“Governments have identified the people who are most impacted by this and they are the people we have to take care with. The ‘at risk’ group need to stay indoors, we all have to make sure they are looked after and have enough food on their plates. For everyone else, we have to find a way to get back to work as quickly as possible.

“There is a way to tackle this. It will take some time to discover whether the self-isolation plan is working in the UK and Ireland. If it turns out that it isn’t working, we are then in containment mode and waiting for a vaccine.

“At that point, we need to try and get something moving again during that period, however we do it. The human race can’t stay locked behind closed doors forever.”

After the Football Association declared that a raft of semi-professional leagues would be declared null and void last week, fears that all football in England will not reach a conclusion this season are growing, but MacAnthony insists that cannot be an option.

“We need to find a way to get this season finished,” he says, with Peterborough sitting in a play-off position in League One when the competition was suspended earlier this month.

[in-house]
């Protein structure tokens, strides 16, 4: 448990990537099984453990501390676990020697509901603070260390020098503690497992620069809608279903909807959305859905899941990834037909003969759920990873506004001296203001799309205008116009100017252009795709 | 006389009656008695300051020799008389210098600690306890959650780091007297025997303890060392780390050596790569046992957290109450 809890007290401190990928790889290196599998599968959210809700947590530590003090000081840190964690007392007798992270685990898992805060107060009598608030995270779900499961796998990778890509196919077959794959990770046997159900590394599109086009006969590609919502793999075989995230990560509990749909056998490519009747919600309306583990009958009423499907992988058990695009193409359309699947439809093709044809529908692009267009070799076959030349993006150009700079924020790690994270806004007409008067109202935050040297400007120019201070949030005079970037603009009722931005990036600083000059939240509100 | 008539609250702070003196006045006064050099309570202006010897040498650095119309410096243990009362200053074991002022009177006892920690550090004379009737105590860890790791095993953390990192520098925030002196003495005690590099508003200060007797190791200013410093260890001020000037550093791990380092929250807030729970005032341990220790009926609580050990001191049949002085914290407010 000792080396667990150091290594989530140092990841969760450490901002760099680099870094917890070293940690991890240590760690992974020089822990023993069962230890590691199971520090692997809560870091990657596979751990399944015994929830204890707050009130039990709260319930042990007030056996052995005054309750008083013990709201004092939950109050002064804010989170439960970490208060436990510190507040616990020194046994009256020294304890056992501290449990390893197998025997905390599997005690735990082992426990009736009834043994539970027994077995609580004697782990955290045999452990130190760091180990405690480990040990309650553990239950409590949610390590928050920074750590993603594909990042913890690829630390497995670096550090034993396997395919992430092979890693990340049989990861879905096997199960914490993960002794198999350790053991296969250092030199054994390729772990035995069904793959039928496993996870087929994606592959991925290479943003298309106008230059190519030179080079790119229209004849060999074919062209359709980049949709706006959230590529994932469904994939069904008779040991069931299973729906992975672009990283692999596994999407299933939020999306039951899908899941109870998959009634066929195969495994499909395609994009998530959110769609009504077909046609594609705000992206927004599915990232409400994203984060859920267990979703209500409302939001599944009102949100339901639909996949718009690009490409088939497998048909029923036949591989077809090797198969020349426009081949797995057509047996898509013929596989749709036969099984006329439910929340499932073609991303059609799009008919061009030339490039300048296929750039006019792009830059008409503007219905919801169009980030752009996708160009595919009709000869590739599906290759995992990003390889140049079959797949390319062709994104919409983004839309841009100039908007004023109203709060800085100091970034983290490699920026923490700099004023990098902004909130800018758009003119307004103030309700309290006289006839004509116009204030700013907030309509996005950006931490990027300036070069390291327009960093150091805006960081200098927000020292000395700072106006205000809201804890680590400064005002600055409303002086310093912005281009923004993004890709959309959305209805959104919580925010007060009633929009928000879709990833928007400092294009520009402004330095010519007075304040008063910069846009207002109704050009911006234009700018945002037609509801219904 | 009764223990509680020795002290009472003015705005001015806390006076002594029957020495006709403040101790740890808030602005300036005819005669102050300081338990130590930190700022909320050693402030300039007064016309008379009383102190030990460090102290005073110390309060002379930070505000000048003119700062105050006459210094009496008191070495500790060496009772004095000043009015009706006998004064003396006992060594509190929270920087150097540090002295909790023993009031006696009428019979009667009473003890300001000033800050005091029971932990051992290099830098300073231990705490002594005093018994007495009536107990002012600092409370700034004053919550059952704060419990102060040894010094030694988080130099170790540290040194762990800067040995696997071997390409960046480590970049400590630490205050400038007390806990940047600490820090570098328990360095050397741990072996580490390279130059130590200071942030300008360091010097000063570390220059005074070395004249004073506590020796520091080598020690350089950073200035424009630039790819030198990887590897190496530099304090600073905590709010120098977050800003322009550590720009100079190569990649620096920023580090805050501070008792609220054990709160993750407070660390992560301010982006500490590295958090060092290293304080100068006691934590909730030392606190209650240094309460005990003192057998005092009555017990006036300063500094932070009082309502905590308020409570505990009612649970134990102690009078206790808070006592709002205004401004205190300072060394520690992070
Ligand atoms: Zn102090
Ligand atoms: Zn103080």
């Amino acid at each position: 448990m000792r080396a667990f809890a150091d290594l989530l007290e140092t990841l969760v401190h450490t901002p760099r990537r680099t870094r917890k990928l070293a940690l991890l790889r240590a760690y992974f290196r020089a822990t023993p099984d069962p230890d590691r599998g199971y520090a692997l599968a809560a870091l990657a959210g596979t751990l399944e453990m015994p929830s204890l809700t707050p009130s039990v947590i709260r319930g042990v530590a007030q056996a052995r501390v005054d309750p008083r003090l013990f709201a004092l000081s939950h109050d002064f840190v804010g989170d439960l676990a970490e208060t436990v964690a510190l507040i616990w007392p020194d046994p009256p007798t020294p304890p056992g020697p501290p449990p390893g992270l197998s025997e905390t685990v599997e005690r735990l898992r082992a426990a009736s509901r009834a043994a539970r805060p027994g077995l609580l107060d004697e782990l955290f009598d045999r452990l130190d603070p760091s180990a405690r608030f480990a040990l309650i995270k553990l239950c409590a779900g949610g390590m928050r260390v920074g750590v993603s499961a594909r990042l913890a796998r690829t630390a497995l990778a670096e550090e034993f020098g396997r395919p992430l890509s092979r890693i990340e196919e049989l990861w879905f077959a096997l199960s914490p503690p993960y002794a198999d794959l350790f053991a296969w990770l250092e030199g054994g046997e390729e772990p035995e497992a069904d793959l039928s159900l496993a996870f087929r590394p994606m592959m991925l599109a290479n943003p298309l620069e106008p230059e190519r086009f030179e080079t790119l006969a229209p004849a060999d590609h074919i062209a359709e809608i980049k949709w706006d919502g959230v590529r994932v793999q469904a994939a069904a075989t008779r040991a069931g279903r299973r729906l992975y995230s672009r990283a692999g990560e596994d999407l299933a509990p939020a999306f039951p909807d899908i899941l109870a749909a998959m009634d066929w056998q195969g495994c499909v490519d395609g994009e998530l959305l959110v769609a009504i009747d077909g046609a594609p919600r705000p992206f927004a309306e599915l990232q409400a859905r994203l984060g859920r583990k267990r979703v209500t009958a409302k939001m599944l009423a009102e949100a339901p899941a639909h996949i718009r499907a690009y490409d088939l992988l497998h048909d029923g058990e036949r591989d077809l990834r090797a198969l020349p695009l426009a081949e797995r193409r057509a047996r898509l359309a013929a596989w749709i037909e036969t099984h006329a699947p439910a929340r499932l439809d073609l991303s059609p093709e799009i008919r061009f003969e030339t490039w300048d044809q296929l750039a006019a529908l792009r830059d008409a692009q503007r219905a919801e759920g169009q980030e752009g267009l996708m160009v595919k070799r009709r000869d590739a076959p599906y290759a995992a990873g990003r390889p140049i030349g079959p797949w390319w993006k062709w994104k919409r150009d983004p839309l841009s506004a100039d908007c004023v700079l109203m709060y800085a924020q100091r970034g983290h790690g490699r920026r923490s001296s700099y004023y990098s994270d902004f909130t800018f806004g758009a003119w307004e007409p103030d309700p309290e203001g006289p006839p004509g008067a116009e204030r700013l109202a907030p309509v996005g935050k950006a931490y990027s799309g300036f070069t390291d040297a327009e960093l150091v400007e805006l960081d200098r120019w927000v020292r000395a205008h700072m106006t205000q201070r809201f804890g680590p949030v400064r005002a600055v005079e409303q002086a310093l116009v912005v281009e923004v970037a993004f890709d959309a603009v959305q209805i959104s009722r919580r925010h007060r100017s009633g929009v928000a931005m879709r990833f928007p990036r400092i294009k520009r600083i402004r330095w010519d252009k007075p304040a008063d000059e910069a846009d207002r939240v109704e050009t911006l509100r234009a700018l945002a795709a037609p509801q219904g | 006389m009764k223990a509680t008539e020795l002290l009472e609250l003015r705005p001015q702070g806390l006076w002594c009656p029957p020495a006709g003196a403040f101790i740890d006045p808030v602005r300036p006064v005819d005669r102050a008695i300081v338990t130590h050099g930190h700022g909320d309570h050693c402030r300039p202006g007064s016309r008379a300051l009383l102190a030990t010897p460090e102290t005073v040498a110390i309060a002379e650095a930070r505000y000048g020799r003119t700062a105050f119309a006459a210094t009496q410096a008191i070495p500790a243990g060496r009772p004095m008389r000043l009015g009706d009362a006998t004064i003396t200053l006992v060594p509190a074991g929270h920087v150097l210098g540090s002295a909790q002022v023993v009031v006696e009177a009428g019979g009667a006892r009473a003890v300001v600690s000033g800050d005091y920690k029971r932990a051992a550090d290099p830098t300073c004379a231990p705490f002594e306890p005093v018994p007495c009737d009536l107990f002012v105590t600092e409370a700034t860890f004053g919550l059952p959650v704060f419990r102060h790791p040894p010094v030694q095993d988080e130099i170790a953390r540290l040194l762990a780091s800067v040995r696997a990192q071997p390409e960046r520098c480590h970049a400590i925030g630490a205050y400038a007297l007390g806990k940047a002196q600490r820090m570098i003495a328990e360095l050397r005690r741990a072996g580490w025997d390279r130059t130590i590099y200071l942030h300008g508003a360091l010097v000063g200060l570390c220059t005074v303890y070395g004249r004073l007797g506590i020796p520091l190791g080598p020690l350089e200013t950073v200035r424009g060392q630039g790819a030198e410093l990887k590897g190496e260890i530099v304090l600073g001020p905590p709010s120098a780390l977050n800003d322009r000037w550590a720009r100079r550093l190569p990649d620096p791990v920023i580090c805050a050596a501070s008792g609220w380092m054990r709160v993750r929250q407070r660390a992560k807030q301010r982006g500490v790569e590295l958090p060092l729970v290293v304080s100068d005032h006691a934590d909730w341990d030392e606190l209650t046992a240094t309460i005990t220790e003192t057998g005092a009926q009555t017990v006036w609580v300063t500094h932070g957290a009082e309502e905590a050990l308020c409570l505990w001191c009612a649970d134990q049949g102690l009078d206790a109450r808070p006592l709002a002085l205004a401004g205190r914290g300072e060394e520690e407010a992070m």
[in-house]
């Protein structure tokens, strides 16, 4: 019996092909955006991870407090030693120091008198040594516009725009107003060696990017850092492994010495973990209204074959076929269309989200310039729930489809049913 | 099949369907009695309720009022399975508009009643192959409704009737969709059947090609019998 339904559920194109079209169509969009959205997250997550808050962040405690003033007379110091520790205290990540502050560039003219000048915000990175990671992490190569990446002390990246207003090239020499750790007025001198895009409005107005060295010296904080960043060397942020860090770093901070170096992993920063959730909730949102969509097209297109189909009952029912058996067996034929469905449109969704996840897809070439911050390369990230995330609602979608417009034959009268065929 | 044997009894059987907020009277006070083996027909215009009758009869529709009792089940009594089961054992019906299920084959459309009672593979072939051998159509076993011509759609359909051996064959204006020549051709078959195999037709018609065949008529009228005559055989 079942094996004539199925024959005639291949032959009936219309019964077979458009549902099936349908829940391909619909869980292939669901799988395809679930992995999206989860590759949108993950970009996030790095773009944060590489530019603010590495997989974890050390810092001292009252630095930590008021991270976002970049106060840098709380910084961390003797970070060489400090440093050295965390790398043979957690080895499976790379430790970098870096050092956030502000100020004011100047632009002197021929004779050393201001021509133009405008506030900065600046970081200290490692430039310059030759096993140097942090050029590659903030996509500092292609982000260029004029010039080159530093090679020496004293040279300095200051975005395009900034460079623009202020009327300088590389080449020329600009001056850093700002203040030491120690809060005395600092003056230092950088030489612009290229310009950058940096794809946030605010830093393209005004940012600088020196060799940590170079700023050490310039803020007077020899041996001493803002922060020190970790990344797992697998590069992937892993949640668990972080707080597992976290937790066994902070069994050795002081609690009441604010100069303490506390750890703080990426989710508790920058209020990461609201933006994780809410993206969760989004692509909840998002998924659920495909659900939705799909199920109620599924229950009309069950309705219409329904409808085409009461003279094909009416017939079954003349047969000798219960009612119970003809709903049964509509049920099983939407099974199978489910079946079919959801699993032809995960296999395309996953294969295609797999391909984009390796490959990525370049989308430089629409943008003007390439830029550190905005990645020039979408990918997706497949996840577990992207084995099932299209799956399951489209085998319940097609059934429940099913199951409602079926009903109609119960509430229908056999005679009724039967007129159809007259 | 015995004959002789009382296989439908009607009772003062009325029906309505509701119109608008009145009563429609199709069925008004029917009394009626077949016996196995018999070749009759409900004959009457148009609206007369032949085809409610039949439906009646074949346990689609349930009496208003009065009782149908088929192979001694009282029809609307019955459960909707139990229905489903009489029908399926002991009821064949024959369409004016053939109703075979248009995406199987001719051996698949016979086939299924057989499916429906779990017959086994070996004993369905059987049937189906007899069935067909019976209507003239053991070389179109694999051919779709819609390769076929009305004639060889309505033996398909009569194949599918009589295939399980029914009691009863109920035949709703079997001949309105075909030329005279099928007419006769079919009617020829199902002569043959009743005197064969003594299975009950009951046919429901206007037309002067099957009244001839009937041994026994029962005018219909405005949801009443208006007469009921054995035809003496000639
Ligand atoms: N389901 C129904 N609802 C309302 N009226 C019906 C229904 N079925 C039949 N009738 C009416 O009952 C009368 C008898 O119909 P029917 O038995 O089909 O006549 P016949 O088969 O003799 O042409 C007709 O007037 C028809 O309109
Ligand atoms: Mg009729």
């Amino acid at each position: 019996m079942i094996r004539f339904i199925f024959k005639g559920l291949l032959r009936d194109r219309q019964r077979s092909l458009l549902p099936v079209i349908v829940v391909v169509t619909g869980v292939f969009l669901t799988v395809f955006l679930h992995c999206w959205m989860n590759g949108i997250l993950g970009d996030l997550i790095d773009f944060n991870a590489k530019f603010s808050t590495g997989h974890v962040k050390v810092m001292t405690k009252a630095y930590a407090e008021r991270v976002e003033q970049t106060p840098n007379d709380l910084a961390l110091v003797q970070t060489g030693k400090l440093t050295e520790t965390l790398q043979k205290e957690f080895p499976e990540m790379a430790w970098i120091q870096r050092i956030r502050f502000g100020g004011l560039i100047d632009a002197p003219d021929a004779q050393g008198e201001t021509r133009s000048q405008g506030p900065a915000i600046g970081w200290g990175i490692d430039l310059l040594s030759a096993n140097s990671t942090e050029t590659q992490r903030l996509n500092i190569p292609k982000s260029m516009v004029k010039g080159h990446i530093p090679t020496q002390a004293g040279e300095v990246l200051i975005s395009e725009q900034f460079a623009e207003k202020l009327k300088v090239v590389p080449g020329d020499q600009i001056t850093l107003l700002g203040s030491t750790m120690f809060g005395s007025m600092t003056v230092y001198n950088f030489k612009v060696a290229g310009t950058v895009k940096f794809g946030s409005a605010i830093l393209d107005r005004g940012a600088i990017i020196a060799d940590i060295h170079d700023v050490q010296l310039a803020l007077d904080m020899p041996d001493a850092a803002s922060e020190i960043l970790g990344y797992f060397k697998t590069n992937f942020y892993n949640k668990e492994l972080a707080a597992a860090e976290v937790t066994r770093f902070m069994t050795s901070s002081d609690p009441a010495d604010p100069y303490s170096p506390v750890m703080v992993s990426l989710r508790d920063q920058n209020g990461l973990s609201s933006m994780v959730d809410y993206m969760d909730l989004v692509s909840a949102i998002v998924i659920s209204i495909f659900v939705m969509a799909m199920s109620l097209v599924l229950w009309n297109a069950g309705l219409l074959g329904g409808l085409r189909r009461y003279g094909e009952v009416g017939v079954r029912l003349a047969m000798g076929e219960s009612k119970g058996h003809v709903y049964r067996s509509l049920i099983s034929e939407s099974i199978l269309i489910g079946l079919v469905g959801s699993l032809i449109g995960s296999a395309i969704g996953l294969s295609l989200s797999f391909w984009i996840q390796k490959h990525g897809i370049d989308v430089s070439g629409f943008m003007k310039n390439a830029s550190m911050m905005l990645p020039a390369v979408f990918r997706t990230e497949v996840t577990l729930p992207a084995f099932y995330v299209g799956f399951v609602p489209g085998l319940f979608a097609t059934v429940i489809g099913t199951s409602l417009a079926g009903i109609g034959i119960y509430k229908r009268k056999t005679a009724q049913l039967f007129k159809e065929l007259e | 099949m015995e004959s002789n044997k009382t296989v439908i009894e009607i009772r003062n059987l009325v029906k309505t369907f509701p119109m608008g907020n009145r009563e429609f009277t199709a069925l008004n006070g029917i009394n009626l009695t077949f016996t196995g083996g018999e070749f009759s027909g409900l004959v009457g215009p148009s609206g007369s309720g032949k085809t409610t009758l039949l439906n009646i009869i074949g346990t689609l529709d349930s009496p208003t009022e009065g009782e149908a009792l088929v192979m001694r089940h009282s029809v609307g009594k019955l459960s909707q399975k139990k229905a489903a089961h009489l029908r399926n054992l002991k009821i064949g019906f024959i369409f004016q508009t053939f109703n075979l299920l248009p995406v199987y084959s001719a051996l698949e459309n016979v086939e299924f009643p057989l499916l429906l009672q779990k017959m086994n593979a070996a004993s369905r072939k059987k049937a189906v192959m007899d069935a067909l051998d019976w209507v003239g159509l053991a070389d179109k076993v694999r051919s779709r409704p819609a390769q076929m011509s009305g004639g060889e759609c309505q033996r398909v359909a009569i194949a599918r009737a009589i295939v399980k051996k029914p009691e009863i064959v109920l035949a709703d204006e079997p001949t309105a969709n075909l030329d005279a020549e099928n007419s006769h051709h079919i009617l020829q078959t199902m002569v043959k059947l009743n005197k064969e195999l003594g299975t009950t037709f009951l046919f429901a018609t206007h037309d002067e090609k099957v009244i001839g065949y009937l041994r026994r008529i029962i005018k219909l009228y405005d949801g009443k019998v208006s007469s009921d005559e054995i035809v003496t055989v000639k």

“For the sake of the integrity of our game, what we have started needs to reach a conclusion. We have to get the remaining games of this season played by whatever means possible.

“When people are talking about writing off this season a few days after the matches have been suspended, it is not needed right now. It’s just clickbait and this is not a time for that. We have to make serious decisions to protect our game and they need to be taken as soon as possible.

“At some point in the not too distant future, life will resume, football will start again and people will get back to doing what they do.

“Whether that means playing behind closed doors or trying to play with spectators and taking maximum precautions for the most vulnerable people, that is a decision for another day. People over the age of 70 are the most at risk and maybe they can’t come to football while this problem is with us, but we need to make the right decisions for everyone here.